48 Mo. 560 (Mo. 1871), Ervin v. Brady
|Citation:||48 Mo. 560|
|Opinion Judge:||WAGNER, Judge,|
|Party Name:||ELI ERVIN, Defendant in Error, v. TERRENCE BRADY AND LUCINDA BRADY, Plaintiffs in Error.|
|Attorney:||L. Brown, for plaintiffs in error. G. H. Green and L. Houck, for defendant in error.|
|Court:||Supreme Court of Missouri|
Error to Cape Girardeau Circuit Court.
I. It does not appear that the former judgment pleaded in this cause was a decision on the merits. Hence it was no bar. ( Ridgely v. Stillwell, 27 Mo. 128; Taylor v. Larkin, 12 Mo. 103; Bell v. Hoagland, 15 Mo. 360.)
II. Where a cause is submitted without a jury, judgment must show that all the issues have been passed upon ( Russell v. Barcroft, 1 Mo. 514; Marmaduke v. McMasters, 24 Mo. 51), and cover all the issues made by the pleadings; otherwise it is insufficient ( Downing v. Bourlier, 21 Mo. 149), and warrant the conclusions of law and judgment rendered thereon. ( Pearce v. Burnes, 22 Mo. 577; Pearce v. Roberts, 22 Mo. 582; State v. Ruggles, 23 Mo. 339.)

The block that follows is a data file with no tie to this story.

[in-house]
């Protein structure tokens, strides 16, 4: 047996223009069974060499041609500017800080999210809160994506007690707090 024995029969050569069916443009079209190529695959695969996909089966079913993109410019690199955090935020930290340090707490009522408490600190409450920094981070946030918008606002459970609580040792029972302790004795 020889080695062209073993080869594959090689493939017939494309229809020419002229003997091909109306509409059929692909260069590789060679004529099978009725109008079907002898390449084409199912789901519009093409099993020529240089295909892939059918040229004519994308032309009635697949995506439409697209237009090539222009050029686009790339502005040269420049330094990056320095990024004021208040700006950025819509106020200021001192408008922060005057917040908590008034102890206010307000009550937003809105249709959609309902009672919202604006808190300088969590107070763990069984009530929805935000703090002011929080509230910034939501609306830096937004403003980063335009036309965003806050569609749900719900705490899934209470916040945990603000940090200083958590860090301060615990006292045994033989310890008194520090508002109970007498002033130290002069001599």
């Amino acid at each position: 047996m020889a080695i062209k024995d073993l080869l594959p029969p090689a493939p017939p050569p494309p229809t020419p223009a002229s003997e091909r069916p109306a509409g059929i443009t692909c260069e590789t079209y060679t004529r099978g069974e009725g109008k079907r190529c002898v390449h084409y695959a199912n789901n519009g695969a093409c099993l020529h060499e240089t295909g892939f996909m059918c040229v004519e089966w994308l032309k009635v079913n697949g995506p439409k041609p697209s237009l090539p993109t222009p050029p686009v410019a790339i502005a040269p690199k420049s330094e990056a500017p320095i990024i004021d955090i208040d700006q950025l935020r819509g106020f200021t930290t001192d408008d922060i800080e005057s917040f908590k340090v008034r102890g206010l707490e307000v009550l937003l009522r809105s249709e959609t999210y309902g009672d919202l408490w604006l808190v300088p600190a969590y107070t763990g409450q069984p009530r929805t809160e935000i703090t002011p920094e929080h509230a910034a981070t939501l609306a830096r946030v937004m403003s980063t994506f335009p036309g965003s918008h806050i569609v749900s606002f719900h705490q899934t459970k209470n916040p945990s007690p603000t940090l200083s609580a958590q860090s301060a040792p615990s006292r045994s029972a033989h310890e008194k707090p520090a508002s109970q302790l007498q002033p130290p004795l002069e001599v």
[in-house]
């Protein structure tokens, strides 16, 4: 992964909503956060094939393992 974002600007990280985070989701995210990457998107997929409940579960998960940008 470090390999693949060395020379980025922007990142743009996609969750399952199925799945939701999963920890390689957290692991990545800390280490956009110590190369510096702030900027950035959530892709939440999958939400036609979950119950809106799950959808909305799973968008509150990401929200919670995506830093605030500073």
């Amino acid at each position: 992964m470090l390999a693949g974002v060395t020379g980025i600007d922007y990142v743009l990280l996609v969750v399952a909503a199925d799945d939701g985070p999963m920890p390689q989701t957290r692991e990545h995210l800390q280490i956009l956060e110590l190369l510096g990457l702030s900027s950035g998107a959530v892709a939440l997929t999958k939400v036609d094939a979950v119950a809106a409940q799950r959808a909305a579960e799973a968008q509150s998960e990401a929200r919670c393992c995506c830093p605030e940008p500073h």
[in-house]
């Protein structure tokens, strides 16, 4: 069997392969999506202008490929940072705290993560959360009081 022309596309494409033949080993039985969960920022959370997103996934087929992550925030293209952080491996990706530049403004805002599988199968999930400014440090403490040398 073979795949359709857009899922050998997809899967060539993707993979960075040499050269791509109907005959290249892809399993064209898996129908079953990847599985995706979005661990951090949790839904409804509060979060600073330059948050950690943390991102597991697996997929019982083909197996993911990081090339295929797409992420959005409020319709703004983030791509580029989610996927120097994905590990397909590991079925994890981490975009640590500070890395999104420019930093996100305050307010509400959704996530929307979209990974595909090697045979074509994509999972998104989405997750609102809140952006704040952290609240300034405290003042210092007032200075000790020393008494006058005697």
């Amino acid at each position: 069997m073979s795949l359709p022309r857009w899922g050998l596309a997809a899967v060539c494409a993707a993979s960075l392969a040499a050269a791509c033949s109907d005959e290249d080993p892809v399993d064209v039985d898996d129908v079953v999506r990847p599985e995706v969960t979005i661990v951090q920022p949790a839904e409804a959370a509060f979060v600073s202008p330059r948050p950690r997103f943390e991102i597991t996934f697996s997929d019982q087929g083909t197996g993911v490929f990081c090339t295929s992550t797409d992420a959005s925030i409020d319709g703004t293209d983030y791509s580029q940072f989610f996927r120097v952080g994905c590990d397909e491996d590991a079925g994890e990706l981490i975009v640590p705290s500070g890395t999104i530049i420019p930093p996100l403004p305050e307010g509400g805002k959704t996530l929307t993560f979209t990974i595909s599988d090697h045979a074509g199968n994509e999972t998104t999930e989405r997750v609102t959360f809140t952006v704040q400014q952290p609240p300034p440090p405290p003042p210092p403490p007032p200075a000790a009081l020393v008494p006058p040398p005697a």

No finding of the facts by the Circuit Court was necessary. ( Judge v. Booge, 47 Mo. 545.)
This action was brought by the plaintiff to have dower in certain lands admeasured and set off to the defendant as the widow of her former husband, one Masterson, deceased. The plaintiff claimed an interest in the premises by purchase from some of the ?eirs. The defendant's answer contained two counts: the first set up an interest under the homestead law, and the second a former judgment between the plaintiff's grantor and the defend??nt, on a proceeding to have dower assigned in the same land.
The court found against the defendant on the first count, and ?? her favor on the second count, and held that the former judgment was an effectual bar, and thereon rendered judgment in her favor.
The counsel for the defendant then made a motion to amend the judgment so as to incorporate in it certain findings of fact. This the court overruled, and that constitutes the only error complained of.
We know of no law requiring the court to specifically...
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